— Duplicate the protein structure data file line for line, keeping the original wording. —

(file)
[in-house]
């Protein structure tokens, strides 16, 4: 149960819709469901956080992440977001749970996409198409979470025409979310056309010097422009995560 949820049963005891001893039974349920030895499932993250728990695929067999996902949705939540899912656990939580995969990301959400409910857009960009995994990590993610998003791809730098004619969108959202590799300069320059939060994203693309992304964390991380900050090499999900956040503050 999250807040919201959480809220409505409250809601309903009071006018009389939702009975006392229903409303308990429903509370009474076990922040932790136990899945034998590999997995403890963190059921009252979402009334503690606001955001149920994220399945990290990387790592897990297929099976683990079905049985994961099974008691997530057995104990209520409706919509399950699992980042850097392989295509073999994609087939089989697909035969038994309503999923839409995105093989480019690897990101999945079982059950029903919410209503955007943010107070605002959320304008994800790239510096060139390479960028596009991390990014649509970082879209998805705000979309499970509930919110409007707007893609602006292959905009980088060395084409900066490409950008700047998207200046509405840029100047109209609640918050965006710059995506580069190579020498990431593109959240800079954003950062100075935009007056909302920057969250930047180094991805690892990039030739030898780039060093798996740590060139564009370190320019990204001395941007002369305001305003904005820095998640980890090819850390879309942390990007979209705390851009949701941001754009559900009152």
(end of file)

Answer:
[in-house]
């Protein structure tokens, strides 16, 4: 149960819709469901956080992440977001749970996409198409979470025409979310056309010097422009995560 949820049963005891001893039974349920030895499932993250728990695929067999996902949705939540899912656990939580995969990301959400409910857009960009995994990590993610998003791809730098004619969108959202590799300069320059939060994203693309992304964390991380900050090499999900956040503050 999250807040919201959480809220409505409250809601309903009071006018009389939702009975006392229903409303308990429903509370009474076990922040932790136990899945034998590999997995403890963190059921009252979402009334503690606001955001149920994220399945990290990387790592897990297929099976683990079905049985994961099974008691997530057995104990209520409706919509399950699992980042850097392989295509073999994609087939089989697909035969038994309503999923839409995105093989480019690897990101999945079982059950029903919410209503955007943010107070605002959320304008994800790239510096060139390479960028596009991390990014649509970082879209998805705000979309499970509930919110409007707007893609602006292959905009980088060395084409900066490409950008700047998207200046509405840029100047109209609640918050965006710059995506580069190579020498990431593109959240800079954003950062100075935009007056909302920057969250930047180094991805690892990039030739030898780039060093798996740590060139564009370190320019990204001395941007002369305001305003904005820095998640980890090819850390879309942390990007979209705390851009949701941001754009559900009152």